You do not want the first thing your feet to land on in the morning to be cold hardwood floor, do you? Of course not. Measure your bed and add anywhere from 18-24 inches to both sides. If you have nightstands, measure from the outer edges of both. You should also account for any furniture that may rest at the foot of the bed, like an ottoman. Two or four legs should, again, fit on the rug.

Keeping that extra 18-24 inches needed for the sides of the bed, the most standard rug sizes for the bedroom are:

    • 6 x 9 area rugs – fits Full, Twin XL and Twin beds
    • 8 x 10 area rugs – fits Queen, King, and California King-sized beds
    • 9 x 12 area rugs – used to cover more area in larger rooms

Another option for adding a rug to your bedroom is through the use of runner rugs. Instead of covering a large portion of your rug, you can add multiple runner rugs: two along the sides of your beds from your nightstand, and another at the foot of your bed.

Rug Types: What’s the Difference?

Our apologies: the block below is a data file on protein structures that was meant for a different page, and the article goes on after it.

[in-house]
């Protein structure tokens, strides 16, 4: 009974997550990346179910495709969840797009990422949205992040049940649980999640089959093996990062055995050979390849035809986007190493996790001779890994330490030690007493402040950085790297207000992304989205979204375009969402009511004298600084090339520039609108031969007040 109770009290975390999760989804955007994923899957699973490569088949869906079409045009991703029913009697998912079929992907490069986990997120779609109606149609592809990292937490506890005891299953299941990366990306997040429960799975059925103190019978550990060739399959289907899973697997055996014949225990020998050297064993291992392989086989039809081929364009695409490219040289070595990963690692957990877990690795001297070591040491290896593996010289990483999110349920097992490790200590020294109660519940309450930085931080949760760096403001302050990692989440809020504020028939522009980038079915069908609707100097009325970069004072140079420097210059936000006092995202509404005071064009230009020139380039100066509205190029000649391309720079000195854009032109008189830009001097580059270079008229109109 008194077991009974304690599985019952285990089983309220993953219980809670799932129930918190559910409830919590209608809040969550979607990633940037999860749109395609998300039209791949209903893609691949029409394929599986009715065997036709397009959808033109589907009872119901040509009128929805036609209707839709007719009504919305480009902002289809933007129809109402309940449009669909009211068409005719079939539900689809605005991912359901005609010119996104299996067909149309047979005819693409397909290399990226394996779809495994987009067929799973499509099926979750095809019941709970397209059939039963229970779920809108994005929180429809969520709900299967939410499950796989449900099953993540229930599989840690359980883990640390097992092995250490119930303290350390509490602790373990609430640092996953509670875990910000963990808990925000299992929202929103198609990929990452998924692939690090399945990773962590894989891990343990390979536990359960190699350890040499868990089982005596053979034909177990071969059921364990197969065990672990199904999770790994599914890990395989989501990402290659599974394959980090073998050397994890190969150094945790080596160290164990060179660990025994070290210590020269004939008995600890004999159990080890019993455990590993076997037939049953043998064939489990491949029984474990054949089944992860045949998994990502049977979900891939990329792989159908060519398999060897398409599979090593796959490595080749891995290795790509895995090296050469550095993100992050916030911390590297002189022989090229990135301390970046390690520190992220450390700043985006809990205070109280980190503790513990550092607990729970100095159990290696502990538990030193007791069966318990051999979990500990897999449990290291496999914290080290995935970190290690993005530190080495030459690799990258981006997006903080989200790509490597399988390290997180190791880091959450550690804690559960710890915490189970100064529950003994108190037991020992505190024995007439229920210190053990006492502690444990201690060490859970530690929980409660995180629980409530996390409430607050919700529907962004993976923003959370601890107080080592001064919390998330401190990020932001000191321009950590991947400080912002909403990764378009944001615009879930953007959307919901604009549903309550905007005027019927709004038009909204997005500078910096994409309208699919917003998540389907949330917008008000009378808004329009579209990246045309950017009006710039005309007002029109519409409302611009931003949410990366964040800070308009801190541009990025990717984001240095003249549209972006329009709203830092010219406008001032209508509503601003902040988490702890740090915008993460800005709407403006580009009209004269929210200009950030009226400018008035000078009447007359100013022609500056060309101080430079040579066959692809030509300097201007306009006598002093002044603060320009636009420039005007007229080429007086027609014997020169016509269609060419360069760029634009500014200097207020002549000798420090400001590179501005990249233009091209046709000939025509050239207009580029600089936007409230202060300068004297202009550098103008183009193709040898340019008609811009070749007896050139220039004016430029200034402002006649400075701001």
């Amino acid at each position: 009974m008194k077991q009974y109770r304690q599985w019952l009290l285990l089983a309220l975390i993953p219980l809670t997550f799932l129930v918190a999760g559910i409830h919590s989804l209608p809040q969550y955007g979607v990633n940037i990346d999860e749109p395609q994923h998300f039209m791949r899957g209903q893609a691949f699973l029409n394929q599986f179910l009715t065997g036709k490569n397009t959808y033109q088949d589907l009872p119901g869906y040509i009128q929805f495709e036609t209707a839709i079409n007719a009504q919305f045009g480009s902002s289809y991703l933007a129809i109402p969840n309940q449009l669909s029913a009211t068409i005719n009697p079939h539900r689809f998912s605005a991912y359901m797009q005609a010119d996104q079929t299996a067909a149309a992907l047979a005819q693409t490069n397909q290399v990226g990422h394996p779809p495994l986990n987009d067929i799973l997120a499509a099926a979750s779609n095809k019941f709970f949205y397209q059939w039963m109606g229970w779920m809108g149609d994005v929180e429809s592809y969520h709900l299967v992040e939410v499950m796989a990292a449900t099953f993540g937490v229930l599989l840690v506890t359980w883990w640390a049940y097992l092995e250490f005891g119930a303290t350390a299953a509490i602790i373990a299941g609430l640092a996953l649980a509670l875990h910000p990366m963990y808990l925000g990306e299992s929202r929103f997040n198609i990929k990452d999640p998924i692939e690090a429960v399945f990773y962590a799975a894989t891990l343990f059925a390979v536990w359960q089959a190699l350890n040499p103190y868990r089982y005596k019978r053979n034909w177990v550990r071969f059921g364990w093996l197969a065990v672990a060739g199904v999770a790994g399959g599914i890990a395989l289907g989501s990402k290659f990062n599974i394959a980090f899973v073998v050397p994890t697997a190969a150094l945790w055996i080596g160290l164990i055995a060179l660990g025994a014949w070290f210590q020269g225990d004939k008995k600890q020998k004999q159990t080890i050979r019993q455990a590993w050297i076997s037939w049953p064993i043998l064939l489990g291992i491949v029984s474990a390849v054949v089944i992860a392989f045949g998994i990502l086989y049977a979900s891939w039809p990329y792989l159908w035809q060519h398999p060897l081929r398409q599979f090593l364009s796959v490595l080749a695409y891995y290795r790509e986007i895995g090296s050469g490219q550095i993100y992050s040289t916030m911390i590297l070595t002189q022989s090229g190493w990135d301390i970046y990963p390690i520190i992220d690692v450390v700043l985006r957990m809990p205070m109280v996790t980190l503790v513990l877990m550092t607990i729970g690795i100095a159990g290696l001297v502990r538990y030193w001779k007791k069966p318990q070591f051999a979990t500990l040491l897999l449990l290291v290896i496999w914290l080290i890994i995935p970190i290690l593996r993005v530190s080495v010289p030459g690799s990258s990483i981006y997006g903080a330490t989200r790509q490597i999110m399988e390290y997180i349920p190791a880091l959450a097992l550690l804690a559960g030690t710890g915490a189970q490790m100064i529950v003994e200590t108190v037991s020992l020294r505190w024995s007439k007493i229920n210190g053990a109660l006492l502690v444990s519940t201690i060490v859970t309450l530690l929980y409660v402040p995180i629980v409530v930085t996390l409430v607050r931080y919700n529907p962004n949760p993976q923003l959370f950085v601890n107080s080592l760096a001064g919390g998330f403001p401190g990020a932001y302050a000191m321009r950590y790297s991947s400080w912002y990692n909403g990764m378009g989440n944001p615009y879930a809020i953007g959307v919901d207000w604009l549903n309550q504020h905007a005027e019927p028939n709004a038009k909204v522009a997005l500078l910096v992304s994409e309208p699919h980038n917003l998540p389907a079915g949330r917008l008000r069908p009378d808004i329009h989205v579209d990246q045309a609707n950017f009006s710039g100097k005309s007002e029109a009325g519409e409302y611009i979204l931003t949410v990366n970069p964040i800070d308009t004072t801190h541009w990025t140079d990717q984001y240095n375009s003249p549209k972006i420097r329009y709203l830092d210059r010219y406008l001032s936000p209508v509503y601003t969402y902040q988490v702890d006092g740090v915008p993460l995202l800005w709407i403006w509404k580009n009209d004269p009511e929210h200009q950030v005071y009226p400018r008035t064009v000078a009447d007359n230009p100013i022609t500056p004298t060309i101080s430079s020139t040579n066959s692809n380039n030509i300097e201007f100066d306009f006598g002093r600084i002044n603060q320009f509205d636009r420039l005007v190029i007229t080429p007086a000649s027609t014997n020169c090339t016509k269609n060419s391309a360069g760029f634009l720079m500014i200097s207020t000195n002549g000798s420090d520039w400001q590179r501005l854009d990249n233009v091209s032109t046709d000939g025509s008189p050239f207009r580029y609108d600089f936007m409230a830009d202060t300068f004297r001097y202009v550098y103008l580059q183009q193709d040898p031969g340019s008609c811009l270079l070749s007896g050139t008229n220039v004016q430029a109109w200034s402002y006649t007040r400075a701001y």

Part of the difficulty in picking the perfect rug is knowing what your options are. Believe it or not, the different types of rug materials and rug weaves provide a very different type of rug that can serve different purposes. Here are some questions to consider as you read about different rug types:

  • Do you expect your rug to be walked upon often with both shoes and barefeet?
  • Do want a rug that retains heat easily?
  • Is machine-washable important for you?
  • Should your rug shed?

Types of Rug Materials

Depending on the material you select, you will get varying degrees of softness, stain resistance (hey, children and pets can be messy), durability and, frankly, price. Some of the most common materials you will find are:

1. Wool Rugs

Reliable, soft, stain-resistant, and affordable, wool is a smart choice for most rugs. If you live in a cold area, you may want to consider this material because it has excellent heat retention. On the downside, however, they are prone to shedding due to their tufted construction. Thus, you will most likely have to vacuum the rug at least once a week.